Terraform Config Doc Section

Starting page
https://www.terraform.io/docs/configuration/index.html

CONFIGURATION

You can use both terraform syntax and json ( .tf and .tf.json) but in json you can't use comments and it is more machine readable , instead tf was created for human.

LOAD ORDER AND SEMANTICS

When you run a command all the files in the directory with extensions .tf or .tf.json are loaded in alphabetical order.
The configuration within the loaded files are appended to each other (not merged) two resources with the same name are not merged, and will instead cause a validation error.
The order of variables, resources, etc. defined within the configuration doesn't matter.

CONFIGURATION SYNTAX

The syntax of Terraform configurations is called HashiCorp Configuration Language (HCL).
here 3 basic points

  1. Single line comments start with #
  2. Multi-line comments are wrapped with /* and */
  3. Values are assigned with the syntax of key = value (whitespace doesn't matter).

read the others point in the page https://www.terraform.io/docs/configuration/syntax.html

INTERPOLATION SYNTAX

and extract from the page https://www.terraform.io/docs/configuration/interpolation.html

Available Variables

#simple var usage
${var.foo}

#math interpolation
${count.index + 1}

#escape interpolation with double dollar signs: 
$${foo} 
#will be rendered as a literal ${foo}.

#map reference
${var.amis["us-east-1"]

#To reference attributes of your own resource
${self.private_ip_address}

Built-in Functions

#creates an IP address with the given host number
cidrhost("10.0.0.0/8", 2) 
#returns 10.0.0.2

#Removes empty string elements from a list
compact(list)

#Combines two or more lists into a single list
concat(list1, list2, ...)

OVERRIDES

This is not the default behaviour but can be used in some exception.
To have it the files must have and overrides names. These must be override or end in _override, excluding the extension. Examples of valid override files are override.tf, override.tf.json, temp_override.tf.

it can be used for temp modification or to override default terraform configuration files.

RESOURCE CONFIGURATION

it is interesting the meta-parameters sections and the count example
how to create 3 machines with 3 different ips

variable "instance_ips" {
  default = {
    "0" = "10.11.12.100"
    "1" = "10.11.12.101"
    "2" = "10.11.12.102"
  }
}

resource "aws_instance" "app" {
  count = "3"
  private_ip = "${lookup(var.instance_ips, count.index)}"
  # ...
}

DATA SOURCE CONFIGURATION

not so much clear how to use it, seems a way to save information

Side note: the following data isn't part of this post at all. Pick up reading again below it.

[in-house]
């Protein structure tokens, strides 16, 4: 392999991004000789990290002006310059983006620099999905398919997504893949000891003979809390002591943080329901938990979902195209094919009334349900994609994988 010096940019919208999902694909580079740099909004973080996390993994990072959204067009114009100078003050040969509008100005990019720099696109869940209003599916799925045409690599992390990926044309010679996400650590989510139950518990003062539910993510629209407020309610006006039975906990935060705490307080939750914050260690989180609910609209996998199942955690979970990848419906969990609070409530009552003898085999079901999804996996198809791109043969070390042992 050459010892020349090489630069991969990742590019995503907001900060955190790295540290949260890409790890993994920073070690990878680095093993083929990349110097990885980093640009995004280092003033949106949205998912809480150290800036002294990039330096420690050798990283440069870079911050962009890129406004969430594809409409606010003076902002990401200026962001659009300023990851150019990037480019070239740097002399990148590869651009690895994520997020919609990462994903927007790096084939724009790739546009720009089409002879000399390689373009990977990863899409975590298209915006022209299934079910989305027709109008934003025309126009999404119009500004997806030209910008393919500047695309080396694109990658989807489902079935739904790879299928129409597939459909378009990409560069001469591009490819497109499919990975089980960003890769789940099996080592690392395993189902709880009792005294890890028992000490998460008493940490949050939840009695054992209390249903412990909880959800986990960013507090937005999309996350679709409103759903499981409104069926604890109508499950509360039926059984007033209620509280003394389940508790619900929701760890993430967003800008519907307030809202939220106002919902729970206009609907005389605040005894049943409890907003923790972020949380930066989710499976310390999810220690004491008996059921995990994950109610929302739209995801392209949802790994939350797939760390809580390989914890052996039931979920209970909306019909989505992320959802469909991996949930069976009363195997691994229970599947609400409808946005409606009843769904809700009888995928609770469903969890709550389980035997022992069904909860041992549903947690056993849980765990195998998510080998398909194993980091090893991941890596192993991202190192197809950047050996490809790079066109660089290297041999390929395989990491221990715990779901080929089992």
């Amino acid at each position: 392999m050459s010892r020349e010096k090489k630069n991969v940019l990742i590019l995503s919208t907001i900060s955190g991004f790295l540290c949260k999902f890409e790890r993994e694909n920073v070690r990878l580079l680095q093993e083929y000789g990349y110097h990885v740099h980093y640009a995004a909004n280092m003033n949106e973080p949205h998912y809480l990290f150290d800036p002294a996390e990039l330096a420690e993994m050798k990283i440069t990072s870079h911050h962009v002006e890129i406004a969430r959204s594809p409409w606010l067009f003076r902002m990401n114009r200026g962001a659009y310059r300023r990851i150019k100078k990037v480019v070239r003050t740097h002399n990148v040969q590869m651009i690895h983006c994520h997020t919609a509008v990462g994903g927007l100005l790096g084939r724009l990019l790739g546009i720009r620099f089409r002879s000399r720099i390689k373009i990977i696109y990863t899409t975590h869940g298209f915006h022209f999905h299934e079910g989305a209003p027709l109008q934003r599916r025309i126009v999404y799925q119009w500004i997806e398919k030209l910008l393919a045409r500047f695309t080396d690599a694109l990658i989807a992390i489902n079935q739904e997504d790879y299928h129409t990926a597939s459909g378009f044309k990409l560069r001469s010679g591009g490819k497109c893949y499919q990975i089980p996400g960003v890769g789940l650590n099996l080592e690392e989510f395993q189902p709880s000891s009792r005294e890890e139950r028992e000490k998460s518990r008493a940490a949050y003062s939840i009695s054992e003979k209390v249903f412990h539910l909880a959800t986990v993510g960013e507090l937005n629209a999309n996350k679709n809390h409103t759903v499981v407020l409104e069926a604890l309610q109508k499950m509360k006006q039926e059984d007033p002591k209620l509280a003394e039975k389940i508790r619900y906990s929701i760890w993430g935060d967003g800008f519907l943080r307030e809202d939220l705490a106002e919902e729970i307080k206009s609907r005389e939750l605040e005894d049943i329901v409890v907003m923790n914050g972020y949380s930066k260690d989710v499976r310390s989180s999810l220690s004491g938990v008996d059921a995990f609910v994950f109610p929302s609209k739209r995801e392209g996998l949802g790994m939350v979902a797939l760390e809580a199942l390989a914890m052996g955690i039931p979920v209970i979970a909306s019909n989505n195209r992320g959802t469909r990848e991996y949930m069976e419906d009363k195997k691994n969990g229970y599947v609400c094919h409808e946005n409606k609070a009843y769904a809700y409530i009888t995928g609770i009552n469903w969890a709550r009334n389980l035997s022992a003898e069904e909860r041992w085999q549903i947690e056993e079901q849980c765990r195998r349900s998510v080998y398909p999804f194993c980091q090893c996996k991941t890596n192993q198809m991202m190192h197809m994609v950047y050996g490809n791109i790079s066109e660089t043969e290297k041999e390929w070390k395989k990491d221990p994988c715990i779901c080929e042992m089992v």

PROVIDER CONFIGURATION

Every resource in Terraform is mapped to a provider based on longest-prefix matching. For example the aws_instance resource type would map to the aws provider

You can define multiple instances of the same provider in order to support multiple regions, multiple hosts, etc

To define multiple provider instances, repeat the provider configuration multiple times, but set the alias field and name the provider.

# The default provider
provider "aws" {
    # ...
}

# West coast region
provider "aws" {
    alias = "west"

    region = "us-west-2"
}

After naming a provider, you reference it in resources with the provider field:

resource "aws_instance" "foo" {
    provider = "aws.west"

    # ...
}

VARIABLES

type (optional) - Valid values are string, list, and map. String is the default
examples

String

variable "key" {
  type    = "string"
  default = "value"
}

A map allows a key to contain a lookup table.

variable "images" {
  type = "map"
  default = {
    us-east-1 = "image-1234"
    us-west-2 = "image-4567"
  }
}

A list

variable "users" {
  type    = "list"
  default = ["admin", "ubuntu"]
}
  • you can setup a variable using the environment variables before terraform apply, in the original page you can find some examples for the 3 variables type
  • Variables can be collected in files and passed all at once , If a variable is defined in more than one file passed, the last variable file (reading left to right) will be the definition used.

OUTPUT CONFIGURATION

you can have in output some values

#single value
output "address" {
  value = "${aws_instance.db.public_dns}"
}
#multiples values
output "addresses" {
  value = ["${aws_instance.web.*.public_dns}"]
}

you can specify the parameter sensitive = true so the value are not showed but you can access using the terraform output

MODULE CONFIGURATION

  • The module block configures a module and tells Terraform to build its resource
  • The only required key is source, which tells Terraform where this module can be downloaded from.
module "consul" {
    source = "github.com/hashicorp/consul/terraform/aws"
    servers = 5
}

ATLAS CONFIGURATION

Terraform can be configured to be able to upload to HashiCorp's Atlas using the push command https://www.terraform.io/docs/commands/push.html

ENVIRONMENT VARIABLES

you can set some environment variables before run commands to change the behavior of terraform
you can:

  • change the log level
  • change the log path
  • disable input for variables
  • display information in a different way module_depth
  • set the variable inside the code
  • skip unit test
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